[Event "36th Olympiad"]
[Site "Calvia ESP"]
[Date "2004.10.22"]
[Round "7"]
[White "Williams, Leighton"]
[Black "Baburin, Alexander"]
[Result "0-1"]
[ECO "B05"]
[WhiteElo "2355"]
[BlackElo "2527"]
[Annotator "Alex Baburin (www.chesstoday.net)"]
[PlyCount "78"]
[EventDate "2004.10.15"]
[Source "Chess Today"]
[SourceDate "2004.11.06"]
1. e4 Nf6 2. e5 Nd5 3. d4 d6 4. c4 Nb6 5. exd6 exd6 {Diagram #The Exchange
Variation is currently very popular vs. the Alekhine Defence. White hopes to
get a small, but stable advantage.} (5... cxd6 {is more interesting, but more
risky from strategic (structural) point of view - after the eventual d4-d5 the
e7-pawn can become a backward one. Because White started to do well after 5...
cxd6, the Exchange variation became fashionable.}) 6. Nc3 Nc6 7. Be2 (7. h3 {
is another way to play this line, but then the Black bishop might be happy
enough on f5.}) 7... Be7 8. Nf3 O-O 9. O-O Bg4 10. b3 Bf6 {Diagram #The
b6-knight is not a great piece, I agree, but at least the black bishop is now
well placed.} 11. Be3 d5 {Time to fight for some presence in the centre.} 12.
c5 Nc8 13. h3 Be6 ({According to GM Bagirov, much worse is} 13... Bxf3 14. Bxf3
N8e7 15. g4) 14. b4 a6 15. b5 (15. Rb1) 15... axb5 16. Nxb5 {Diagram #White
played all of this almost instantly, so he obviously had prepared this line.
Not a bad idea in general and particularly good when it comes to the new time
control. I had never faced 15.b5, but I doubt it should be too dangerous.
White's idea is to play Bf4 and put pressure on c7.} N6a7 {
This is a bit artificial.} ({Both} 16... N8e7 17. Bf4 Rc8) ({and} 16... N8a7
17. a4 b6 {are safer options.}) 17. Nc3 b6 18. cxb6 Nxb6 19. Ne5 c5 $1 {
Diagram #} 20. dxc5 {Very tactical approach.} ({I expected} 20. f4 {
which I was going to meet with} Nd7 {even though I did not see everything after
} 21. f5 {But it seems that Black is OK:} cxd4 22. Nxd7 (22. fxe6 Nxe5 23.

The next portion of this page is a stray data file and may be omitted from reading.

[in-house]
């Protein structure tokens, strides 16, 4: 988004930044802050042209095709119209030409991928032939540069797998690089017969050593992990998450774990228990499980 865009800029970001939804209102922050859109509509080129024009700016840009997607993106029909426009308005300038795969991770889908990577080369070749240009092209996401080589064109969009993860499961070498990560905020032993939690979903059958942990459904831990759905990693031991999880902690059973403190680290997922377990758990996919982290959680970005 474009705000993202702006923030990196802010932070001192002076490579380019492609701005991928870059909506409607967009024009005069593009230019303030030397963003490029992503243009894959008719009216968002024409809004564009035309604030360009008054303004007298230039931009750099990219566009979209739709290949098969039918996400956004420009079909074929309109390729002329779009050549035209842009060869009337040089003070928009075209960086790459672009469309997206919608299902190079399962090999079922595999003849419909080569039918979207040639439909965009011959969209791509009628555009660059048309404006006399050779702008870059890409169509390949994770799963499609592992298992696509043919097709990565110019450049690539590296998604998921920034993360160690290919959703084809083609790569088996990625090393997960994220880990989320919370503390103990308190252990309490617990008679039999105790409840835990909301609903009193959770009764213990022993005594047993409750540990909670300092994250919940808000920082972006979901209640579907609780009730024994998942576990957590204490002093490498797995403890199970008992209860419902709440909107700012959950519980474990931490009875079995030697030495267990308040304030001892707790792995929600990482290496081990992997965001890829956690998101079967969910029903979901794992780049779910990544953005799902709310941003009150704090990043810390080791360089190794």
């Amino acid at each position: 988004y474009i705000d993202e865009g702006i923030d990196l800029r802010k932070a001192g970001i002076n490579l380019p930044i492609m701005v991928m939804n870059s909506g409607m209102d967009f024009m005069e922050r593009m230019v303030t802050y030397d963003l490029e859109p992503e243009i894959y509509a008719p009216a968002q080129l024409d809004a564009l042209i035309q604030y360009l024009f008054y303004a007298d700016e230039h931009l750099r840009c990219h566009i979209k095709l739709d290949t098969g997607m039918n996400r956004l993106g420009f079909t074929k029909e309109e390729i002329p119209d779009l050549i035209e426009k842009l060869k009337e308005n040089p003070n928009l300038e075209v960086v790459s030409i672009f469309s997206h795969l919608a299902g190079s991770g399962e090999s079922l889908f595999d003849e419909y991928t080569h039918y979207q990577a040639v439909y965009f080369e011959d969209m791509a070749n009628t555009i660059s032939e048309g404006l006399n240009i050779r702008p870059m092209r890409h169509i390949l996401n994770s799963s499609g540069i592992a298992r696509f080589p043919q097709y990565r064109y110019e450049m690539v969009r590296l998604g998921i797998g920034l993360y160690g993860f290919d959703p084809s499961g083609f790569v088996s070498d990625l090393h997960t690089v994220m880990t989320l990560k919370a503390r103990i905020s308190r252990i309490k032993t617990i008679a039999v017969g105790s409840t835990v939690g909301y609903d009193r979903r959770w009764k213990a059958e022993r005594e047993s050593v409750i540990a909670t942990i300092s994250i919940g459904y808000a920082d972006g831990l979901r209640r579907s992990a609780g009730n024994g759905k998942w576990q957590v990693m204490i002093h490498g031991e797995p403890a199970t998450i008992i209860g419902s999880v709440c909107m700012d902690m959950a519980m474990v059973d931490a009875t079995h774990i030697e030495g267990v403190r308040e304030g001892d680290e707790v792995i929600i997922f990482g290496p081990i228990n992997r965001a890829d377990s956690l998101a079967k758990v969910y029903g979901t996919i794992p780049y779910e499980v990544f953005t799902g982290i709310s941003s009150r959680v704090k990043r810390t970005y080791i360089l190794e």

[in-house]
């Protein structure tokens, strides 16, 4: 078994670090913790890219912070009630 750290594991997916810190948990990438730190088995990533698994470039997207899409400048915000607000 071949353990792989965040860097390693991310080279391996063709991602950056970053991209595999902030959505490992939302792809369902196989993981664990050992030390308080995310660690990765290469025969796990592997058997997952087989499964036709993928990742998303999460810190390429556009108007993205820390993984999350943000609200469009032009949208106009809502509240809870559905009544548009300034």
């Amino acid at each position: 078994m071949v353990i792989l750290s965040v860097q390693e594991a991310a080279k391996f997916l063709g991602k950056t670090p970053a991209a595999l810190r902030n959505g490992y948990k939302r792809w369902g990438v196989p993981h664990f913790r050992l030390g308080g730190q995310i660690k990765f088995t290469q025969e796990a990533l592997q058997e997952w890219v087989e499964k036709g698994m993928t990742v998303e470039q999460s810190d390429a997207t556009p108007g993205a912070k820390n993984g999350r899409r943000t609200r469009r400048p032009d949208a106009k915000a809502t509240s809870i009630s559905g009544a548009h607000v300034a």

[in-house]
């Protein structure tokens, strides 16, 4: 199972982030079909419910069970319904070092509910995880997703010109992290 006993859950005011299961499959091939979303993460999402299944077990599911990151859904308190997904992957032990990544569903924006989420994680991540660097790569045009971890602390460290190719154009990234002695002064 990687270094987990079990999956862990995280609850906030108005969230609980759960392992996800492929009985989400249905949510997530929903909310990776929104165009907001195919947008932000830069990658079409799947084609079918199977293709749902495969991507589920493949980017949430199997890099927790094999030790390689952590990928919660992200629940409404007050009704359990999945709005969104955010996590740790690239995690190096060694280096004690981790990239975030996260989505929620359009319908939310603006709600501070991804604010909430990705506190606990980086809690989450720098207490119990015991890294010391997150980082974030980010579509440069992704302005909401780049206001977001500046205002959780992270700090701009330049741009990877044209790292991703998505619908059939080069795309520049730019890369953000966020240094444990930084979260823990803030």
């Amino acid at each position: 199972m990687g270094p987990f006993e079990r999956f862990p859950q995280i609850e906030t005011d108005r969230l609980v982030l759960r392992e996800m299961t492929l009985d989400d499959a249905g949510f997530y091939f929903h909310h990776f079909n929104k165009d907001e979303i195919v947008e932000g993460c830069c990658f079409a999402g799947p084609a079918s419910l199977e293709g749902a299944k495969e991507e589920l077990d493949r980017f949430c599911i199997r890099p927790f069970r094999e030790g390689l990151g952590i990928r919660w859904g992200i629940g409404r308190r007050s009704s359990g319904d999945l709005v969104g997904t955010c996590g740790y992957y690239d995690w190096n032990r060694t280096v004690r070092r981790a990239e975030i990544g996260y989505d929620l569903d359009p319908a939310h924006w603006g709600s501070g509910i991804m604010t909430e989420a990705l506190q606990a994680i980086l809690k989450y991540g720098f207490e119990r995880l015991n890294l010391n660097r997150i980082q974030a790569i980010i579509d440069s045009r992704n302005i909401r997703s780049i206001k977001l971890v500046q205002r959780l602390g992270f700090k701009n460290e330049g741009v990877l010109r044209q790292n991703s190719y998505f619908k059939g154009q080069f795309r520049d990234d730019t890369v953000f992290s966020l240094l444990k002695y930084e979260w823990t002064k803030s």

exf7+ Rxf7 24. Bxd4 Nac6 {is OK for Black too.}) 22... Bxd7 23. Bxd4 Bxd4+ 24.
Qxd4 Nc6 25. Qxd5 Ne7 {and Black has no problems:} 26. Qe5 Nxf5 27. Rxf5 $2
Bxf5 28. Qxf5 Qd4+) 20... Bxe5 21. cxb6 {Diagram #} d4 {
Ambitious move, which simply felt right to me!} ({Also good was} 21... Bxc3 $1
22. Rc1 (22. bxa7 d4 $1 ({White would be happy enough after} 22... Bxa1 23.
Qxa1) 23. Rc1 {leads to the same position.}) 22... d4 23. bxa7 {
with roughly equal chances.}) 22. bxa7 ({Better was} 22. f4 $1 Qxb6 23. Bf2
Bxf4 24. Qxd4 (24. Bxd4 $4 Be3+)) 22... dxe3 23. Qxd8 Rfxd8 {Diagram #} 24.
Rad1 $1 {Great move!} ({I counted only on} 24. Nb5 {when Black can play} Bxa1
25. Rxa1 Rd2 $1 {The e-pawn might come handy, so it is too soon to exchange it.
} (25... exf2+ 26. Kxf2 Rd2 27. Ke3 Rxe2+ 28. Kxe2 Bc4+ 29. Kd1 $2 (29. Kf2 $1
Bxb5 30. Rb1 Rxa7 31. Rxb5 Rxa2+ 32. Kf3 {and White should draw easily.}) 29...
Rd8+ 30. Kc1 Bxb5 31. Rb1 Bc6 32. Rb8 Rf8) 26. Bf3 (26. Kf1 Kf8 $1 (26... Rxe2
27. Kxe2 Bc4+ 28. Ke1 Bxb5 29. Rb1 exf2+ 30. Kxf2 Rxa7 31. Rxb5 Rxa2+ 32. Kf3
$15) 27. a4 exf2 28. Rc1 Bd5 {and White has to fight for a draw.}) 26... exf2+
27. Kh2 Rxa7 $1 28. Nxa7 Rxa2 $1 {and Black is on top.}) 24... exf2+ $1 {
I spent 29 minutes on this move.} ({My first intention was to play} 24... Bxc3
{but after} 25. Rxd8+ Rxd8 26. Bf3 ({Also good for White is} 26. fxe3 Ra8 27.
Rb1 Be5 28. Rb7) 26... e2 27. Bxe2 Ra8 28. Rb1 Be5 29. Rb7 {
White is OK, for example:} Kf8 30. Bf3) 25. Kxf2 Bd4+ (25... Bxc3 $2 26. Rxd8+
Rxd8 27. Rd1 Re8 28. Bf3 g6 29. a4 $1) 26. Rxd4 $1 Rxd4 27. Rb1 Rdd8 {Diagram #
} 28. Rb7 $6 ({Better was} 28. Nb5 $1 Kf8 29. Rd1 $1 {
and now it is Black has to be careful!} ({After} 29. Bf3 Bd5 30. Bxd5 Rxd5 {
White cannot play} 31. Nc7 {because of} Rf5+) 29... Rxd1 30. Bxd1 Bd5 31. Bf3 (
31. Nc7 Rxa7 32. Nxd5 Rxa2+ $11) 31... Bxf3 32. Kxf3 Ke7 33. Ke4 Kd7 34. Kd5
Rc8 $1 $11 (34... f5 $4 35. Kc5 $18)) 28... Bc8 $1 {
White obviously missed this move, as he spent 9 minutes on his reply.} 29. Re7
(29. Rb8 Rxa7) 29... Bd7 $1 {
Finally Black is able to eliminate the annoying a7-pawn.} 30. Bc4 (30. Nb5 Bxb5
(30... Kf8 $5) 31. Bxb5 Rd2+ 32. Kf3 Rxa2 33. Bc4 R2xa7 34. Bxf7+ Kf8 35. Rxa7
Rxa7 36. Bd5 g5 $1 $19) 30... Rxa7 31. Rxf7 Kh8 {Diagram #} 32. Bb3 $2 ({
Better was} 32. Ne4) ({or} 32. Be6 $1 Ra3 33. Rxd7 Rxd7 34. Bxd7 Rxc3 35. h4 $3
{and White will be able to build a fortress - g2-g3, bishop to the long
diagonal, etc. Interestingly enough, the move 35.h4!! was a real revelation
for my opponent when I showed it in the post-mortem. He is a talented player,
but must do some work on the endgame.} ({I believe that} 35. a4 $2 g5 $1 {
just loses.})) 32... Raa8 {During the game I felt that Black must be winning
here. White was short of time and his position collapsed quickly.} 33. g4 Rf8
34. Kg3 Rxf7 35. Bxf7 Bc6 36. g5 Rf8 37. Bh5 Rf5 38. h4 h6 39. Bg6 Rf3+ 0-1
[Event "Hodzhaev mem"]
[Site "Tashkent URS"]
[Date "1987.??.??"]
[Round "?"]
[White "Shabanov, Yuri"]
[Black "Kuzmin, Alexey"]
[Result "1-0"]
[ECO "C66"]
[WhiteElo "2410"]
[BlackElo "2440"]
[Annotator "Mikhail Golubev (www.chesstoday.net)"]
[PlyCount "39"]
[EventDate "1987.??.??"]
[Source "Chess Today"]
[SourceDate "2004.11.06"]
1. e4 e5 2. Nf3 Nc6 3. Nc3 Nf6 4. Bb5 d6 5. d4 exd4 6. Nxd4 Bd7 7. O-O Be7 8.
Nf5 O-O 9. Nxe7+ Qxe7 10. Nd5 Nxd5 11. exd5 Ne5 12. Bxd7 Qxd7 13. b3 Qf5 14.
Bb2 Rfe8 15. Qd2 Ng6 16. Rae1 Nf4 17. f3 Rxe1 18. Rxe1 Nxd5 19. Re4 h5 $4 {
Diagram #} 20. Qd3 $1 (20. Qd3 g6 21. g4 hxg4 22. fxg4 Qg5 23. Qd4 f6 24. h4 $1
c5 25. Qd3 $18) 1-0